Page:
kerbstones being set on edge to produce discrete short lengths of contiguous
edge-set slabs along the otherwise slighter rubble wall.
The field system has three principal walls radiating north west, ESE and SSW
from the highest point, the south east summit of the hill's ridge. These walls
divide the upper dome of the hill into three major blocks, comprising the NNE,
south east and western flanks, an arrangement dictated largely by the
disposition of the hill's underlying topography. Each flank has a differing
character of finer prehistoric subdivision.
One principal wall runs 120m north west-south east linking the cairns on the
summit ridge; from the south east summit, the second principal wall extends
ESE and, partly obscured by dense vegetation, descends the east flank to the
present coastal edge. The third principal wall runs SSW from just east of the
entrance grave on the south east summit and extends for 92m, aligned on the
entrance grave by Carn Valla, but its course is masked before reaching it by
dense surface vegetation.
In the NNE sector defined by these walls, the lower flanks are subdivided by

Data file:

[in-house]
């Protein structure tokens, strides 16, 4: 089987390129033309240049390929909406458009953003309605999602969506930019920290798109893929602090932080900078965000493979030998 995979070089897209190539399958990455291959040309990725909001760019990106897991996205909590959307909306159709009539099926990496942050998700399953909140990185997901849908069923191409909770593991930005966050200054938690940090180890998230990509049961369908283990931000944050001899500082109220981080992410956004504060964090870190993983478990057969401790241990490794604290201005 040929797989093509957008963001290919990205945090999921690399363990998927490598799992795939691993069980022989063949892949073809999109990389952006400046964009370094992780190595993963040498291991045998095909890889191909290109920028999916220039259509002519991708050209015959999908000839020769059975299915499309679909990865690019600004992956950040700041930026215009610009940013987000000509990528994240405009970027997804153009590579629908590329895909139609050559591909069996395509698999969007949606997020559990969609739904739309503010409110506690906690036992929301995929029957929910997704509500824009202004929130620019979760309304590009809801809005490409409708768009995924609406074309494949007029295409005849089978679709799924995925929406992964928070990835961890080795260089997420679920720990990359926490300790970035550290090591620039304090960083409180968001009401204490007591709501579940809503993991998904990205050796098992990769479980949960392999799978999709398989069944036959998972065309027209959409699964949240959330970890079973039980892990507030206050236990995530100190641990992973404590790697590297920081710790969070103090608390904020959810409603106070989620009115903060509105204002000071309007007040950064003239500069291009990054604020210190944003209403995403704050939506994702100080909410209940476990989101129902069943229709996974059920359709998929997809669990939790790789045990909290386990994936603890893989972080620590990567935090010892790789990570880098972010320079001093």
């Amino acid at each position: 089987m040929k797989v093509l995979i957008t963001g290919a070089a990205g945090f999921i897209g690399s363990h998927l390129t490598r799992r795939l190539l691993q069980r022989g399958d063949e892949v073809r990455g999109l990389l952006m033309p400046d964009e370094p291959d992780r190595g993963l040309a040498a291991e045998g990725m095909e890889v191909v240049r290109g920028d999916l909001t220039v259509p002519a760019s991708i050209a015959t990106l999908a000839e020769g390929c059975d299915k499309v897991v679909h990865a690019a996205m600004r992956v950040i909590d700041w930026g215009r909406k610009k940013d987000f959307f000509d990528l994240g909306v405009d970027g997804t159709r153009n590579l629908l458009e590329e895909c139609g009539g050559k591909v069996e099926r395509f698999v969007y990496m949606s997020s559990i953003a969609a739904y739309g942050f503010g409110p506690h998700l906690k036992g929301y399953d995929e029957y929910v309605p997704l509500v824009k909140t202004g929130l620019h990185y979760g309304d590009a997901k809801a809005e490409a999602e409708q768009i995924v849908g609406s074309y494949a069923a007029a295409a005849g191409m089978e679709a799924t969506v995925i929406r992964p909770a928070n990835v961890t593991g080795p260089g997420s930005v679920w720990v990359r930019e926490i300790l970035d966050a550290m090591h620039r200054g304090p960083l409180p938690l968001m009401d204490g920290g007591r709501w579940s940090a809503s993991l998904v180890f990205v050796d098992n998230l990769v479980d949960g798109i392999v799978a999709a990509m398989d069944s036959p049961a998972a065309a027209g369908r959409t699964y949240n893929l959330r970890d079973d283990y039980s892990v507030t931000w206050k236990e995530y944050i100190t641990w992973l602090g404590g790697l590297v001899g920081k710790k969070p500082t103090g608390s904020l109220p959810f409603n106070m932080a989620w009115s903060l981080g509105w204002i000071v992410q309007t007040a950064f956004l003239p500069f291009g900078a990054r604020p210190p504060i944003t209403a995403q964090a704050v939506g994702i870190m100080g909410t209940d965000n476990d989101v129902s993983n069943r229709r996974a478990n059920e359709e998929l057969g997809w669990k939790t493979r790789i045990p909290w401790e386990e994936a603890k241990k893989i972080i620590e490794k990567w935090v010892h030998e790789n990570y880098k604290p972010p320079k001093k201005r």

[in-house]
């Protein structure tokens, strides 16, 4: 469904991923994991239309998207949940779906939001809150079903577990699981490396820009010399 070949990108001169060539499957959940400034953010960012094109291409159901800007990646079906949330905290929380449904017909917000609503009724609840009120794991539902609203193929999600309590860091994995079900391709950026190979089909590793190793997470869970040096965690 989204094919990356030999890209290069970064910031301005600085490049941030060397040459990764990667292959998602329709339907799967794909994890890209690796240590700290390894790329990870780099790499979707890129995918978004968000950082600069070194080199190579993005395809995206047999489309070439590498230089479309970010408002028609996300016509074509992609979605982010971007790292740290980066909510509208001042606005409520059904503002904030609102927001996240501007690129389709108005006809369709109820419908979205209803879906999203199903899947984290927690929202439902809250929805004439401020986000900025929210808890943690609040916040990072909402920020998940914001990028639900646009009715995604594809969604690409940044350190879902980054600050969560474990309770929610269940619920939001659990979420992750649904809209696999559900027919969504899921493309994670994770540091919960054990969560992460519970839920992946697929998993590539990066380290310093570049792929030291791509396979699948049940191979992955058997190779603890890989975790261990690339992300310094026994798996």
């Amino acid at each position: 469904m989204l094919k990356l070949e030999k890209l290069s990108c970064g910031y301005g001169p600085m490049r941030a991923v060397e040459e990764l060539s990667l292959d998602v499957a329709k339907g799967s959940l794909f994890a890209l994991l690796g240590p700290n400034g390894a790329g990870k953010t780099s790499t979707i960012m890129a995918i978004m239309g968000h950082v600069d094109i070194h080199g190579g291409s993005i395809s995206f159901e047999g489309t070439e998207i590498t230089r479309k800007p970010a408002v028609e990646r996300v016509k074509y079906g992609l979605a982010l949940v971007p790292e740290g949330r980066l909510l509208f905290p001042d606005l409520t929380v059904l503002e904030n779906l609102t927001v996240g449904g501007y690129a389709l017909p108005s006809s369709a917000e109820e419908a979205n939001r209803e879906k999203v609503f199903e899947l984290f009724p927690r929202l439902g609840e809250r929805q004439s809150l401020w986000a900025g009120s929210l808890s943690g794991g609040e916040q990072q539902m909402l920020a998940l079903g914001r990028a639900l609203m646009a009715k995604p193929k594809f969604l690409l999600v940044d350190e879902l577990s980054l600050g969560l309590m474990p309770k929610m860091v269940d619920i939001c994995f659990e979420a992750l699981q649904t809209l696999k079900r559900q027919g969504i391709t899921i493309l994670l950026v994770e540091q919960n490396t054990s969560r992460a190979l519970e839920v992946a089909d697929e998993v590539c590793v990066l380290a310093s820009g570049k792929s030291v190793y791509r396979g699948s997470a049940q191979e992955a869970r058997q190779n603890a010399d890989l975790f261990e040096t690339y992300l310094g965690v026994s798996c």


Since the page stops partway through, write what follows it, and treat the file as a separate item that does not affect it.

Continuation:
at least two walls, 90m apart, rising NNE-SSW up the hill's lower slope to
approximately the 15m contour level, with traces of a contour wall at the 10m
level. The upper edge of this subdivided zone contains a settlement of at
least four hut circles spaced along the 10m-15m contour level, together with a
mound of field-clearance rubble near the coastal edge. The hut circles range
from 3.5m to 4.5m in internal diameter, levelled into the steep slope and
defined along their downhill side by a rubble wall up to 1m wide and 0.5m
high.
In the south eastern sector, the hill's upper slopes contain traces of a
rectangular enclosure measuring c.40m by 45m, whose lower wall extends north
along the contour towards the ESE principal wall and from whose south east
corner a short wall extends towards the upper spine of the hill's long
south east spur.
The hill's western sector has steep flanks whose lower slope is subdivided by